Phuong in South Vietnam
I staid in Sa Dec, the sleepy riverside provincial capital in Southern Vietnam, in the rotten best hotel in town. One late afternoon I had settled in an open-air coffeeshop next to the road. I opened the guide book to look for Thai Air’s Saigon phone number. My return flight was about a week from then, but I wanted to go out even earlier because I’d gotten tired of traveling.
I heard a school bell. Too bad, I thought, now 1000 uniformed school kids will descend on me – the kids’ “HELLO MISTAAAH” can wreck your nerves, and in this remote town I sure was exotic. Just a reason more to fly out early. Why didn’t I check for schools before settling in that coffee shop? And I had just ordered another hot black Vietnam style coffee, those with the filter right on top of the glass.
But almost no kids passed the coffeeshop, only a few lady teachers in their lovely silken white Ao Dais. One attractive young lady was walking her simple bicycle and stood there in my view for quite a while, looking back all the time, maybe searching for a colleague, until she moved on and I turned back to my guide book.
That was Phuong. And when I looked up from the guide book a little later – the Thai Air phone number now written on a paper in my wallet – Phuong suddenly sat one table further upriver from me. As soon as our eyes met she smiled and asked “Why do you travel alone?”
Then, “Don’t you have a family, a wife?”
“Please join my table”, I said and ordered iced coffee with condensed milk for her. Such a good English in Sa Dec!
Norah in Cambodia
At Phnom Penh International Airport, Norah waits for me right behind passport control. But we can’t hug so soon. Passport control is especially slow in Phnom Penh airport. They still have this interesting sign. In September 2003 it had been a quick laser-printout. As of April 2004 it reappeared in professional print with yellow letters on glossy blue cardboard:“We apologize for any delays that are caused by the use of our new computer system.”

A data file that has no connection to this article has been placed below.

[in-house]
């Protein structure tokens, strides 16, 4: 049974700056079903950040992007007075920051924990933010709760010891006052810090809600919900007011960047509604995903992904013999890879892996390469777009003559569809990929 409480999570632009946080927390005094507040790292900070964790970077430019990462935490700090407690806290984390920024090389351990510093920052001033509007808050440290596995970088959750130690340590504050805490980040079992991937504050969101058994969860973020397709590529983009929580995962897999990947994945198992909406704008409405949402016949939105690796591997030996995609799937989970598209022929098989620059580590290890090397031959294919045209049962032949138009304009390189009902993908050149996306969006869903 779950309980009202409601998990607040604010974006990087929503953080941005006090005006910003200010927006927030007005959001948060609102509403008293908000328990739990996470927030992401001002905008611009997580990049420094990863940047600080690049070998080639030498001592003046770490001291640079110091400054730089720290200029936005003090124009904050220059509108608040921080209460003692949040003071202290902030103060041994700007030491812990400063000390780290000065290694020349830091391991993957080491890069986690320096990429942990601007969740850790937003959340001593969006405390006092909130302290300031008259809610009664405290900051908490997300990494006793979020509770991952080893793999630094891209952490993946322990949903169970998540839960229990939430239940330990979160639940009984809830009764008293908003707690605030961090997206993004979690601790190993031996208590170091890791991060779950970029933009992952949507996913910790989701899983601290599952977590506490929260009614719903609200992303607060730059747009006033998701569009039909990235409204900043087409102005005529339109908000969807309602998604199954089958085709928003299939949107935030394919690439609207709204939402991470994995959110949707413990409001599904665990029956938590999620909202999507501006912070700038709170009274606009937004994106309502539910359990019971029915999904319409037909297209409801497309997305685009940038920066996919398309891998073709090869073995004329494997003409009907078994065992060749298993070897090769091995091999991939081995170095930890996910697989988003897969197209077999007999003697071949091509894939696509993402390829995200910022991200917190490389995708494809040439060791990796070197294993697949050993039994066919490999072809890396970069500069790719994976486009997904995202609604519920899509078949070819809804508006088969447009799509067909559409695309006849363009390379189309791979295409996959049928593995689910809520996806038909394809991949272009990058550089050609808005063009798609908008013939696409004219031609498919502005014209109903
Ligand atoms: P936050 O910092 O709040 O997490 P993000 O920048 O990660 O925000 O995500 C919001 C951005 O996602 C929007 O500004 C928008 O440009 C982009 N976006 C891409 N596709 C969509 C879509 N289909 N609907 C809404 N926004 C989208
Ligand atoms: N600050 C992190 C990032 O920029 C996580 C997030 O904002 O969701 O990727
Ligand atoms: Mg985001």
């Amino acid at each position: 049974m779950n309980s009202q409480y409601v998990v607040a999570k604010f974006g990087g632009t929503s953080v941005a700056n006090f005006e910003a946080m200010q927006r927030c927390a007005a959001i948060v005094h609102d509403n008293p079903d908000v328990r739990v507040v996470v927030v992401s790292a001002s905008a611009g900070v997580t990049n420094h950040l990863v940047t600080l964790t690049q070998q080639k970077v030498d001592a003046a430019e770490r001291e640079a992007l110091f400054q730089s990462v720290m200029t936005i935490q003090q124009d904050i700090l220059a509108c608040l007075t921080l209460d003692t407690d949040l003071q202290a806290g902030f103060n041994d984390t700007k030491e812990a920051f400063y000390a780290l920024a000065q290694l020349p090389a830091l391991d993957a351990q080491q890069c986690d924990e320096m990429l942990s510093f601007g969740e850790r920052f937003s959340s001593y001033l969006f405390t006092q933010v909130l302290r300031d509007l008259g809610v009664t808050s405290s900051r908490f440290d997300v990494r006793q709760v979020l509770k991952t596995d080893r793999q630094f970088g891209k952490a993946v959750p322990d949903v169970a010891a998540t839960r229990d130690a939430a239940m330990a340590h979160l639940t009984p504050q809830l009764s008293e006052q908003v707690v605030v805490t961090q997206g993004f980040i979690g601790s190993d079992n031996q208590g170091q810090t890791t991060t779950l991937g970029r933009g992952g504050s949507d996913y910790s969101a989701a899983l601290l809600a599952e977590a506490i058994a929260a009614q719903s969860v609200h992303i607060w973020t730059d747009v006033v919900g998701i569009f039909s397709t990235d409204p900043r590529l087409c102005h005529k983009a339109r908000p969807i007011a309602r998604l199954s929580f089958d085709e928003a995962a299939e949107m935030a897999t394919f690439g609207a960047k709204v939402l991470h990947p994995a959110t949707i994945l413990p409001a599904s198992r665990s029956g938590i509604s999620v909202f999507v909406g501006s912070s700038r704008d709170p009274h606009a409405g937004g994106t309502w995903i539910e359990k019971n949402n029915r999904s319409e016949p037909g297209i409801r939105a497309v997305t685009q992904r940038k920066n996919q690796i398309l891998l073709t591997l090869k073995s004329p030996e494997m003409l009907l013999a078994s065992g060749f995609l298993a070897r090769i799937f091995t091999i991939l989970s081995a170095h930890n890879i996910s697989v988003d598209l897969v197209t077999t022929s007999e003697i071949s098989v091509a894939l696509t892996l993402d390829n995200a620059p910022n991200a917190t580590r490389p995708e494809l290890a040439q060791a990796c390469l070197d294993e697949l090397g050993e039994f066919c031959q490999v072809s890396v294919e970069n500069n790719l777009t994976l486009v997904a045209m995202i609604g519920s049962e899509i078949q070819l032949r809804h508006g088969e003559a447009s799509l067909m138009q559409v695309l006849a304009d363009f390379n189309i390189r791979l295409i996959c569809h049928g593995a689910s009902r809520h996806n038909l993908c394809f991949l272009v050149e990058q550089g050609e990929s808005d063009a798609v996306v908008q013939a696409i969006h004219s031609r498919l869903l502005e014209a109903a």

Norah’s and my combined beams can’t go unnoticed. When I finally manage to show my passport and get photographed with a Logitech webcam, the officer behind the high counter inquires: “She your girlfriend?”
“Oh”, he smiles dreamily, “she beautiful, you very lucky“.
“Yes”, I smile dreamily.
The fact that she made it right to the passport desk, where she shouldn’t be, doesn’t worry him.
Seconds later, she holds me, trembling, as if we hadn’t met for a decade, or as if my return had not been clear at all.
“Oh darling, my darling”, she whispers into my ear, almost under tears, “sorry I am late“.
“But you aren’t late, we’ve met right on time.”
“No, I wanted to see your airplane come down already, but I missed it, because I was so busy today.”
Noi in Isaan, Thailand
Near the clock tower, right on the edge of lazy Mekong river, there is this string of internet services. Khun Noi walks in and buys the usual password for one-hour-usage, that’s a mere 15 baht up in the provinces. As so many Asians, she has a Yahoo account, so she logs into Yahoo-dot-com, and for the first time she will write to a westerner!
Shy Khun Noi, believe it.
There she goes: “Sawaas dee khaaa Khun Hans :-)… Sabai-dee mai khaa ? :-)”